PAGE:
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Hannan runnymede philadelphia

Last month I had the privilege of meeting and hearing Daniel Hannan, a member of the European Parliament from Southeast England. He spoke to a crowd of 1,100 folks in Seattle, with another 500 or so piped in from Spokane, in the eastern part of Washington state (full disclosure: I am in the employ of the organization that hosted the event, but don’t let its association with me bias you against it).

Hannan made news in 2009 when he skewered then UK Prime Minister Gordon Brown in a short but pointed speech. While I wish the camera had spent more time capturing Brown’s face during Hannan’s eloquent and well-deserved assault, the speech is certainly worth watching.

Leaving aside the irony that a member of the European Parliament has become a new darling boy of the Republican right, Hannan’s Seattle address was one of the finer speeches I’ve heard in person. I had forgotten that Runnymede — the site where Magna Carta was sealed in 1215 — is in the area he represents. Hannan drew a fitting quote from Tocqueville: “The American is the Englishman left to himself.” He is keenly aware of just how deep the roots of American liberty and self-government run across the Atlantic. It’s fitting that this particular statesman spends considerable time and energy warning Americans about the dangers of following Europe’s path towards political centralization and statism.

Video and text of Hannan’s Seattle address are below. Readers of The Imaginative Conservative will react in different ways to his points (as is fitting for conservatives), and I hope a lively discussion ensues. I tend to pay attention when foreigners who harbor genuine affection for our liberties and traditions voice concern about our nation’s direction, especially when they’re several mileposts ahead on the same road we’re traveling. At twilight in the West, Hannan gives us much to contemplate.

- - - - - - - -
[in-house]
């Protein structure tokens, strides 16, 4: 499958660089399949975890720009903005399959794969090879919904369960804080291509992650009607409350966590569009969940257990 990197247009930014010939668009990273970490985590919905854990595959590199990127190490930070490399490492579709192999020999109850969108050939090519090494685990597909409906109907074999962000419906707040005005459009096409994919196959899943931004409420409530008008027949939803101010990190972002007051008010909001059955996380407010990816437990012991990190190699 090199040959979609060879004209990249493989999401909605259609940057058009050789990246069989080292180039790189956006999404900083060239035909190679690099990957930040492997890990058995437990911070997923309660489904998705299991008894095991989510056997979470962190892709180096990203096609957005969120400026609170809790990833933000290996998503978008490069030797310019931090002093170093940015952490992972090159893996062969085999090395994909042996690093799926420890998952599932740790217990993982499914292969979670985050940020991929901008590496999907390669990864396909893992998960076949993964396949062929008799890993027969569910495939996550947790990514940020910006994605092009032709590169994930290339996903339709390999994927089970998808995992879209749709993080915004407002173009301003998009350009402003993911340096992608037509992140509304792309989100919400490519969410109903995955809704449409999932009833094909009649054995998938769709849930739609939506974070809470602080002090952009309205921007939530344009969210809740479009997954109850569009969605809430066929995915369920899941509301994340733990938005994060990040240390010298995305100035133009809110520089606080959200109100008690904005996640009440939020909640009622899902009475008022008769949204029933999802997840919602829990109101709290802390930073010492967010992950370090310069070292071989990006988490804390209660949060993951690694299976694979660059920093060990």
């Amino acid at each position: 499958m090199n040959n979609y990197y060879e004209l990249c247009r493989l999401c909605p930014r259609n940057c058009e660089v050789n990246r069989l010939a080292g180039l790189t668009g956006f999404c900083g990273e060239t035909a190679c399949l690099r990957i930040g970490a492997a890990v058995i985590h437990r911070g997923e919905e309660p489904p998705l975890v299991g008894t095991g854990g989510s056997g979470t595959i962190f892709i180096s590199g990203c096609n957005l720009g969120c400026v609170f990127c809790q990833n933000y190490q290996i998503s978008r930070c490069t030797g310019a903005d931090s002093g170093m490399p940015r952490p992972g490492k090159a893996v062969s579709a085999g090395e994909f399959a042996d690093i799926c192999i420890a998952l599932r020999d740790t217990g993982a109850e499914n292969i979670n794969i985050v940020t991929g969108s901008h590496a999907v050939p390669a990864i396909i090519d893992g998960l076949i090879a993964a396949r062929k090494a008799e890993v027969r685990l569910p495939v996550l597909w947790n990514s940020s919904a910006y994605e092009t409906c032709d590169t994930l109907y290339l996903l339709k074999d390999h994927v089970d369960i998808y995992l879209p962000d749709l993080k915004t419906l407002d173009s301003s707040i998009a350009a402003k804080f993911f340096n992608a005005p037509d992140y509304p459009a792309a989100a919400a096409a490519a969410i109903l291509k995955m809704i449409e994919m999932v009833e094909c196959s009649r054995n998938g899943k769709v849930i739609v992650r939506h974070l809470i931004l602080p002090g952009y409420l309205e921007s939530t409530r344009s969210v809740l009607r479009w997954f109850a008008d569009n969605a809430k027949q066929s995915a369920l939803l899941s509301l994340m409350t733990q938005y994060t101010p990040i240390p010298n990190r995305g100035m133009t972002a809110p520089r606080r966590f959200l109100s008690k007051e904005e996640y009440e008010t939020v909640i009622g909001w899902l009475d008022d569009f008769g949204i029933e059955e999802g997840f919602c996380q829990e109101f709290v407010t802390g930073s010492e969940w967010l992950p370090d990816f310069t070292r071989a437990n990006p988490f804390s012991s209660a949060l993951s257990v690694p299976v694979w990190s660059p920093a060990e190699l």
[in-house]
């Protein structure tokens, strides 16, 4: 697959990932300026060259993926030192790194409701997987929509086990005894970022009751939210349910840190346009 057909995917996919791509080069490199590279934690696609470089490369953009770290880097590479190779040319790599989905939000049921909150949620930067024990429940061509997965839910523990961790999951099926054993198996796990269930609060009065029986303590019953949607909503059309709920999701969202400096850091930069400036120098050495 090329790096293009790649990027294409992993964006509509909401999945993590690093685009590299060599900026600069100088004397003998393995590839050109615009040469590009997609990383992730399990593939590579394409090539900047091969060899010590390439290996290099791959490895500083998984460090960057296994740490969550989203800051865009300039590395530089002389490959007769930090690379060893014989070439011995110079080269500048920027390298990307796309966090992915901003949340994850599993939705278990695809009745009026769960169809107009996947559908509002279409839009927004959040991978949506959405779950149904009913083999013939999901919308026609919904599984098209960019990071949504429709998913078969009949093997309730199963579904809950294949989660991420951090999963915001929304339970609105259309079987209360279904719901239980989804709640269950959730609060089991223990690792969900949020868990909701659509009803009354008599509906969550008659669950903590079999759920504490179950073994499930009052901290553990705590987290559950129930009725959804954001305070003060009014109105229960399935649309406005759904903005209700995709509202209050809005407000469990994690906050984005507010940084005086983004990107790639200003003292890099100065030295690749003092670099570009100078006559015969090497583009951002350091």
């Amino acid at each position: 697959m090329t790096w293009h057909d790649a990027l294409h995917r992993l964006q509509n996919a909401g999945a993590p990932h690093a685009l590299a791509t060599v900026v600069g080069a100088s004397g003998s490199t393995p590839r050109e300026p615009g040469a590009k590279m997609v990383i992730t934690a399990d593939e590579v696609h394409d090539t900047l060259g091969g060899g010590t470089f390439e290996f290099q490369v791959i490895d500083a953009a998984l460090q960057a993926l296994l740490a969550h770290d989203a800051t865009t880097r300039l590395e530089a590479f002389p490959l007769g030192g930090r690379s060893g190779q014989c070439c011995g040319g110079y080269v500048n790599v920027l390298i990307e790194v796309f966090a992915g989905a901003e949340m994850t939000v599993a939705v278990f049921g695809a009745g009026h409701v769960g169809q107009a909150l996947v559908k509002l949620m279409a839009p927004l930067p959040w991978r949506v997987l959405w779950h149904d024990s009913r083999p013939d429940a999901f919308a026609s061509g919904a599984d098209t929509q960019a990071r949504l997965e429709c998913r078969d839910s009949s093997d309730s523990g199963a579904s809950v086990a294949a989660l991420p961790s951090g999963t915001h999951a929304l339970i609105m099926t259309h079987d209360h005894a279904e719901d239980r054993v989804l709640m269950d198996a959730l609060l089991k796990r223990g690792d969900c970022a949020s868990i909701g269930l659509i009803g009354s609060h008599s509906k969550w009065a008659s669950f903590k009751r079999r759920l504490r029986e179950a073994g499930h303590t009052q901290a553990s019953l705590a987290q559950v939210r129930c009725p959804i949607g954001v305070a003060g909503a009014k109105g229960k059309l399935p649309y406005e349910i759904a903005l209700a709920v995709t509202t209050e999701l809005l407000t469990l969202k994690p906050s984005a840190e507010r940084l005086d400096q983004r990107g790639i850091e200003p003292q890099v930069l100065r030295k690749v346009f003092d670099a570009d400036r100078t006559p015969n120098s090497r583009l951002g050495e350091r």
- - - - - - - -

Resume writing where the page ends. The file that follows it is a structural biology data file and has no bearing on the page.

Address by Daniel Hannan in Seattle – October 15, 2012

Thank you very much ladies and gentlemen. Thank you to the Washington Policy Center. As well as acknowledging this award, I suppose I’m going to be the only employee of the European Union you see this week, so I’m going to thank you all for the Nobel Prize!

How do I go about crafting adequate words to express what I feel about the award of the Nobel Peace Prize to the European Union? I tried to imagine how the committee would have decided — this is a dark time of year in Scandinavia, the afternoons are pretty gloomy, the weather is turning bad, maybe they were sitting there with a lot of schnapps, possibly watching one of those gloomy crime dramas that they’re so keen on, and they were trying to cheer themselves up somehow, “What are we going to do to show everyone we have a sense of humor? I mean, how do you trump Al Gore and then Barack Obama? Ah, I’ve got it!”

And so we have this extraordinary spectacle of the E.U. winning this award in the year when the process of European integration has brought violence and unrest to the capital cities of Europe and has condemned millions of people to poverty, emigration and misery. How can you beat that? There’s only one way they can trump it. Next year, they could give the E.U. the prize for economics!

Just analyze for a moment, just think about what we’re saying when we say that the E.U. deserves the prize for peace in Europe. The E.U. is not so much a cause of peace in Europe as a symptom — a symptom of the peace that was born out of the defeat of fascism, the spread of democracy and the NATO alliance.